Hi Matt, looks like JJ and Wade have you covered with the ribs.

    Smokin Monkey
  9. Thank you Wade, I will keep everyone posted on how it goes [​IMG]
  10. smokewood

    smokewood Smoking Fanatic Group Lead

    On a positive side we can show you at the Smoking Weekend at the end of the month,  It's only just up the road from you, will you be able to make it?
  11. Hi Smokewood,,

    I am planning on coming down for the feast on Saturday - That sounds really cheeky of me to say haha

    I will not be staying overnight as i'm local but I hope to get down and meet you all.

    This of course all depends on work but I am hopeful :)

  12. wade

    wade Master of the Pit OTBS Member SMF Premier Member

    Hi Matt - It will be great to see you there. Come down when you can [​IMG]
  13. ewanm77

    ewanm77 Smoke Blower

    Remember to pull the membrane off the back
  14. smokewood

    smokewood Smoking Fanatic Group Lead

    That's great, I look forward to it. Get Mrs instamat to drive so you can have a beer or two.
    See you in a couple of weeks
  15. mdboatbum

    mdboatbum Master of the Pit OTBS Member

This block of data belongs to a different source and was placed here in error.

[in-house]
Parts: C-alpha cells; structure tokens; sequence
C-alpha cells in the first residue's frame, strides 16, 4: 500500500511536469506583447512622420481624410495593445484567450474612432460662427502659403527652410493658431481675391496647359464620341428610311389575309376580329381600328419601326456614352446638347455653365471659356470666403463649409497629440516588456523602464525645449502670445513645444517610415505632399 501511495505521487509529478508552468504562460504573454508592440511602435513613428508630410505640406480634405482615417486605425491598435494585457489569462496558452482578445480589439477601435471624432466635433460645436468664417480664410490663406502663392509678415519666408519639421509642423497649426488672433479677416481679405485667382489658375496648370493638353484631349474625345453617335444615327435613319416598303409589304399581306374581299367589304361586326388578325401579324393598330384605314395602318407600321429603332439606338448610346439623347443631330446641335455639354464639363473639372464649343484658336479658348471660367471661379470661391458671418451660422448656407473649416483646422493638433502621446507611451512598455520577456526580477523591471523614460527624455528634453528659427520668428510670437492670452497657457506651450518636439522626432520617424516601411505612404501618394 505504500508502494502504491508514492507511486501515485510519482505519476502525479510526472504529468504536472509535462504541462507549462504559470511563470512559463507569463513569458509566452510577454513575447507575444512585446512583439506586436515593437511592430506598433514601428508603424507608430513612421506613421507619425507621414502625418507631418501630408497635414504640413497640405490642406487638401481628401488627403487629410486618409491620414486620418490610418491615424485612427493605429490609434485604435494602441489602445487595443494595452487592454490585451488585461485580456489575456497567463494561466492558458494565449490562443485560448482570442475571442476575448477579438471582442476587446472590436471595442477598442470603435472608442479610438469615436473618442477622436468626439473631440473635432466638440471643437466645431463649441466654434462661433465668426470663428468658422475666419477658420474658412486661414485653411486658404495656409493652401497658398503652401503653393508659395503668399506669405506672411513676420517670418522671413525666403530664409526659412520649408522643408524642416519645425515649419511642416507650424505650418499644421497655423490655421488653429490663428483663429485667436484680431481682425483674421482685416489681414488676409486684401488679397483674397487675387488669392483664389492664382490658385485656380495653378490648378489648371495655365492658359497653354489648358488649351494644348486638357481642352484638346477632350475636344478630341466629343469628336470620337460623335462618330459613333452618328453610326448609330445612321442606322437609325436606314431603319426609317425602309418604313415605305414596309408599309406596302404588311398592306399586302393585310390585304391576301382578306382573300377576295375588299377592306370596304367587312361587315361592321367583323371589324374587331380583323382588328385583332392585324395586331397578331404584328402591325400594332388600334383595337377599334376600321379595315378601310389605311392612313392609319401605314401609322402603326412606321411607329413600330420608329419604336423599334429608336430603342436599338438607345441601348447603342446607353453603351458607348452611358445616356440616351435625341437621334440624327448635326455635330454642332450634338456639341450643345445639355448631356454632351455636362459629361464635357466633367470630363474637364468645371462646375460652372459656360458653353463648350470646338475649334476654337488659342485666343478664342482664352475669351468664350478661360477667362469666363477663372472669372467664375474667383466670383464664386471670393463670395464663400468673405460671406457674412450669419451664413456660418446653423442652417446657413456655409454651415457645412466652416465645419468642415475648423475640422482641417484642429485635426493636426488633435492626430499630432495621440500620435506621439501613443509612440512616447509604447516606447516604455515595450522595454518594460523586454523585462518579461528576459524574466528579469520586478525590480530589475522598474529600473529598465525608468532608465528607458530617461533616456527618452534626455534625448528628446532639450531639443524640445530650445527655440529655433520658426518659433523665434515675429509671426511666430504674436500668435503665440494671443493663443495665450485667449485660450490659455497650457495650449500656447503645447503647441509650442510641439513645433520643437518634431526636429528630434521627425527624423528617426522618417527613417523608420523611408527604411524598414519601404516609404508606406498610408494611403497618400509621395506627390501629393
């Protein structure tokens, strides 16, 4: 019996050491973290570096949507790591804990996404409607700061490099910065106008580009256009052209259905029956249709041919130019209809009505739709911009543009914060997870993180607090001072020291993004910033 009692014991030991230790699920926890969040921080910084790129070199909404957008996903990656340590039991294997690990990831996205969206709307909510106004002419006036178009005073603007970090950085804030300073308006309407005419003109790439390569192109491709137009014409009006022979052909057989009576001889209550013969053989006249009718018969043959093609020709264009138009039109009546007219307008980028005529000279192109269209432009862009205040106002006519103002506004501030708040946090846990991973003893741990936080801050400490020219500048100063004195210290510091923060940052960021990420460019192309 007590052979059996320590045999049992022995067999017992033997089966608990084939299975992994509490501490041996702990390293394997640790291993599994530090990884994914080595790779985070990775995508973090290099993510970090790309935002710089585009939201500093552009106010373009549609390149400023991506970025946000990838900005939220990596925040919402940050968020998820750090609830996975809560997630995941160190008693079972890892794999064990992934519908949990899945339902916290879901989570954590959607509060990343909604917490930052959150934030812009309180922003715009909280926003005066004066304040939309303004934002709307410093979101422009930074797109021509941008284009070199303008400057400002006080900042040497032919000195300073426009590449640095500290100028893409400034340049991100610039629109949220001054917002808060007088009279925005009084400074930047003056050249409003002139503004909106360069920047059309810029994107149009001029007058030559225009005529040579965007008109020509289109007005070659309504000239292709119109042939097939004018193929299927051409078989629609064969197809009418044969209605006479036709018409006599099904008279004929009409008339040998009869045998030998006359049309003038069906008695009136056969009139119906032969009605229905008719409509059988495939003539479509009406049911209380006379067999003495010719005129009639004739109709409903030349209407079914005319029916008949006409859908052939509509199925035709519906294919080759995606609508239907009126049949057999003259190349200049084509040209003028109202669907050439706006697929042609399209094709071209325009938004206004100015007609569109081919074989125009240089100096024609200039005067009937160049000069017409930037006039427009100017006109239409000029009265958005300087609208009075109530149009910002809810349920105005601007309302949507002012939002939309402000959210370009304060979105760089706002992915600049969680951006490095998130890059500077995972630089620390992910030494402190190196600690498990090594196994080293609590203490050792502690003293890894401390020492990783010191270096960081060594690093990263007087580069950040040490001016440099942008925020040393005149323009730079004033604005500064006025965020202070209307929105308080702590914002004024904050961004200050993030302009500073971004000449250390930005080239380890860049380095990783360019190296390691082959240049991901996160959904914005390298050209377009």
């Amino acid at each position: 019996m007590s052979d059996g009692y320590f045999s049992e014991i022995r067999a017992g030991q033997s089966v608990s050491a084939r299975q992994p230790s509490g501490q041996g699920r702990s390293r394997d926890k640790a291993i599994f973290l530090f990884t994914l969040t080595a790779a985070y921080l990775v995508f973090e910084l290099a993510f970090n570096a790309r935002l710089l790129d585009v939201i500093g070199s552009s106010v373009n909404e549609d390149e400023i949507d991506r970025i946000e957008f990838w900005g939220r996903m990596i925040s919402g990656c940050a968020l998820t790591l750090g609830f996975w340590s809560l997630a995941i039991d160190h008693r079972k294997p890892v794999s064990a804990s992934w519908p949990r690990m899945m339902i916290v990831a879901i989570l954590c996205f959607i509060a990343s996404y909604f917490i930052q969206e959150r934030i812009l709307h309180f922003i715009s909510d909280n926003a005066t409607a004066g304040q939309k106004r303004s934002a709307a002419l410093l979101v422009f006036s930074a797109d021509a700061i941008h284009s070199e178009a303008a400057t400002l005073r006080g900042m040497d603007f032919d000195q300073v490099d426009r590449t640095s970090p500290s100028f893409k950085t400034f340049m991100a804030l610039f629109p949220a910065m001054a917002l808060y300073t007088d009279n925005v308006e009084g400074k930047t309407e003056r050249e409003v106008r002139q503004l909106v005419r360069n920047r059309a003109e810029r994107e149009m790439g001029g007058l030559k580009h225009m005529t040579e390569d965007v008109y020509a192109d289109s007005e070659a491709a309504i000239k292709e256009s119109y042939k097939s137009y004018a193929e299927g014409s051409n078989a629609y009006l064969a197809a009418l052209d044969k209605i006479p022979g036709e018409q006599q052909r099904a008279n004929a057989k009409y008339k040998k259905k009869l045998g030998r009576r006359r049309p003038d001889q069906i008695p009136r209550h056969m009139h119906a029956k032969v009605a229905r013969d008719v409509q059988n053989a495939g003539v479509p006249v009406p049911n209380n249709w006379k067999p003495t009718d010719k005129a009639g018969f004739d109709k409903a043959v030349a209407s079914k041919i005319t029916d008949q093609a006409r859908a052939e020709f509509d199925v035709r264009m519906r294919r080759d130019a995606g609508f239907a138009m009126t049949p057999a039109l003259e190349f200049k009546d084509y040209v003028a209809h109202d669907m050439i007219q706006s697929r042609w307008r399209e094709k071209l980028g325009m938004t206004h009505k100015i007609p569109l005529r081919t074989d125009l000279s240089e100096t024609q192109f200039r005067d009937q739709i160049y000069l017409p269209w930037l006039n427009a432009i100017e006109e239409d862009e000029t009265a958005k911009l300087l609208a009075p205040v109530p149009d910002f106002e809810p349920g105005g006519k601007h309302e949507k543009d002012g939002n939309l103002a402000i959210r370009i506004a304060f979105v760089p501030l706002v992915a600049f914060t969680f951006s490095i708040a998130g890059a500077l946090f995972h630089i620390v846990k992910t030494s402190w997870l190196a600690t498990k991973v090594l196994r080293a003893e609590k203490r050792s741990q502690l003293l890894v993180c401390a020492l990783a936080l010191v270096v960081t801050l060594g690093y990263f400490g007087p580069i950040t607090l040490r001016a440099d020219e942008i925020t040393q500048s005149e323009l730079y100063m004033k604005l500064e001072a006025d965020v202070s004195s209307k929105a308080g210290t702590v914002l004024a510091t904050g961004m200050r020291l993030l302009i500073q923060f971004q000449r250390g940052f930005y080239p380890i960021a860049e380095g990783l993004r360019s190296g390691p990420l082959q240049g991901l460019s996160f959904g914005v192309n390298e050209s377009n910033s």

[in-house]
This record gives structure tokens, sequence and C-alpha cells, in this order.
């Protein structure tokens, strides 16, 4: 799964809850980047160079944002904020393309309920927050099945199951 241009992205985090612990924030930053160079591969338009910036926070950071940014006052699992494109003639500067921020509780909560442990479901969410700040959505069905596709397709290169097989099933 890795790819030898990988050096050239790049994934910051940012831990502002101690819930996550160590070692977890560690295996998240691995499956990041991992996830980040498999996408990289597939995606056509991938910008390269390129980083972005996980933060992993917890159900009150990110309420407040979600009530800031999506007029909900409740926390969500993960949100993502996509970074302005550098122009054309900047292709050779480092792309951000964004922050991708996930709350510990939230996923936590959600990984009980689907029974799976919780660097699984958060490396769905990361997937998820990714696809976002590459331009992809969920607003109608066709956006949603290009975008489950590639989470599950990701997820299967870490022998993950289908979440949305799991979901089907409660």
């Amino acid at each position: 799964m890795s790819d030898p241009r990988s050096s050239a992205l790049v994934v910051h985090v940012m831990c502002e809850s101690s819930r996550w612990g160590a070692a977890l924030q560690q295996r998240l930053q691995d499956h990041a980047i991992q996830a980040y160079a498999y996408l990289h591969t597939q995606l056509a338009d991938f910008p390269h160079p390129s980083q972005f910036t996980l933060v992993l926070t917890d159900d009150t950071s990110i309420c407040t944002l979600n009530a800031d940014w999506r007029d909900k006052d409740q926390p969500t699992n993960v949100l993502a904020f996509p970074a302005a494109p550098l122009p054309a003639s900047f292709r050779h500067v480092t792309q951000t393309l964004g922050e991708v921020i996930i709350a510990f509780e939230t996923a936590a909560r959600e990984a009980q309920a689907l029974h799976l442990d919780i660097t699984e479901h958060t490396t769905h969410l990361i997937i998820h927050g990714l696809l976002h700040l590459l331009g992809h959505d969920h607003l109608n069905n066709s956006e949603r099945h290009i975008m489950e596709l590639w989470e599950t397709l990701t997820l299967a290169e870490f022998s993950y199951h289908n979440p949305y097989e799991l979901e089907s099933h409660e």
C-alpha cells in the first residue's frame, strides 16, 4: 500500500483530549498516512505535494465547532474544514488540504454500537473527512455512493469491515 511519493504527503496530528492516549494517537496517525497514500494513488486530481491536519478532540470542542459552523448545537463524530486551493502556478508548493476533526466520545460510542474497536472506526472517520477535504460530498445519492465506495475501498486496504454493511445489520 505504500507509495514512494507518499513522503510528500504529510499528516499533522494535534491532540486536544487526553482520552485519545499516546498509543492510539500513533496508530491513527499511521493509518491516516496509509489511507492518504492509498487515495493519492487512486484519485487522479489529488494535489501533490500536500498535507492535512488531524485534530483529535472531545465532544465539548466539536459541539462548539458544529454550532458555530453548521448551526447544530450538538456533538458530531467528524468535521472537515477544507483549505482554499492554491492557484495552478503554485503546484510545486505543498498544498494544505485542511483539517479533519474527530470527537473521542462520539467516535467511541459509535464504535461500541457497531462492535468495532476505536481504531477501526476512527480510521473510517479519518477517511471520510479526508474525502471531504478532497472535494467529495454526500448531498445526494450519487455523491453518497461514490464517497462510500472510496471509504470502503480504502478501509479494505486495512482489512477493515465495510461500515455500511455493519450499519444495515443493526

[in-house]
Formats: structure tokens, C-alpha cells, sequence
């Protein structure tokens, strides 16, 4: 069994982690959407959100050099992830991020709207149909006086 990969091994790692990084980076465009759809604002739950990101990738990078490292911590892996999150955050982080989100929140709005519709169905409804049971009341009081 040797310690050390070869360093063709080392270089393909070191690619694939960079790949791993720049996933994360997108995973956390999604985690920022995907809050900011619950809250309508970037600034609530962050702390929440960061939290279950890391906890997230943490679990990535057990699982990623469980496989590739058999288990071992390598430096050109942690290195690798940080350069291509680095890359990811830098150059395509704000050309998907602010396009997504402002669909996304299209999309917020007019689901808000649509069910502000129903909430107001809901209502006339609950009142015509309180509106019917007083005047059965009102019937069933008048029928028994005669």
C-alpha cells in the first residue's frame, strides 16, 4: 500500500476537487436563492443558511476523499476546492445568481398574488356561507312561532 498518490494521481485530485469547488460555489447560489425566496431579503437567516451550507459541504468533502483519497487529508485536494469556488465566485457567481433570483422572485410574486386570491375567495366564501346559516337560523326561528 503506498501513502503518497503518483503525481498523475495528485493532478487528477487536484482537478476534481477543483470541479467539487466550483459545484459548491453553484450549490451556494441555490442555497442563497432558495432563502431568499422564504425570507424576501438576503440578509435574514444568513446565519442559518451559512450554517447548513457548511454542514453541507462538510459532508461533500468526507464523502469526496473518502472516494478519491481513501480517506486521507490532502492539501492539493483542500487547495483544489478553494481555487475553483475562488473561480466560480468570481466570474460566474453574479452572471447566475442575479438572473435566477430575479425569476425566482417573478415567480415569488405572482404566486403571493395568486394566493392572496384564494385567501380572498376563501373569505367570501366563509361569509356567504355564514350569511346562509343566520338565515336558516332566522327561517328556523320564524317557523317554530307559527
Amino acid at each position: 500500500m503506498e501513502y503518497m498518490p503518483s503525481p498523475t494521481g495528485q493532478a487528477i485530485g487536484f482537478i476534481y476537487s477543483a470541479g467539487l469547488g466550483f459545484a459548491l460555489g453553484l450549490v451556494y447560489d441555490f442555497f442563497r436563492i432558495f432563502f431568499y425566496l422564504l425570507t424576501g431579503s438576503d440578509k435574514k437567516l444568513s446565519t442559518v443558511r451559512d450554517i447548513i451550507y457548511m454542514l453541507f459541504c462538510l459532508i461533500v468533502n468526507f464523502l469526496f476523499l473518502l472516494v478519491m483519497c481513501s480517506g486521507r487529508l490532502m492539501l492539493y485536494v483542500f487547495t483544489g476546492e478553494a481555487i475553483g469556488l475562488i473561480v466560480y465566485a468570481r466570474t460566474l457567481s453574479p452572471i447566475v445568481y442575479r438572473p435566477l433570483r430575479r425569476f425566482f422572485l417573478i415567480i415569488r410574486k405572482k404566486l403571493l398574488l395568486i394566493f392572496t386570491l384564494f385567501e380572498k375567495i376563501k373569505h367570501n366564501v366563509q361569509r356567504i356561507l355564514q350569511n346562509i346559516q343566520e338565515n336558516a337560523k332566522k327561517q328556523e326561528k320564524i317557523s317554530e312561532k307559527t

I prefer a little firmer texture. I've been using a variation on Disco's method lately and I gotta say it's produced the best ribs I've ever made. And it's incredibly simple.
    I get my smoker going at 300°f (149°c)
    I pat the ribs dry after rinsing and removing the membrane. Then I spray a light mist of olive oil. Then a uniform, fairly light coating of rub. Then onto the smoker. I'll check the temp with my Thermapen at the thickest part of the rack between the bones at around the 2 and a half hour mark. I'm shooting for 170°f (77°C)
    It's usually pretty close at 2.5 hours. Once it's there I brush lightly with sauce or glaze and let them go until they hit 180°f (82°c), usually another 30 minutes or so. Then I wrap them in foil and let them rest about an hour. Just before serving I'll put them either directly over the coals or under the broiler to give a little sear. These have consistently been the most moist, tender, perfect ribs I've ever had.

    Last edited: Jul 9, 2015
  16. mdboatbum

    mdboatbum Master of the Pit OTBS Member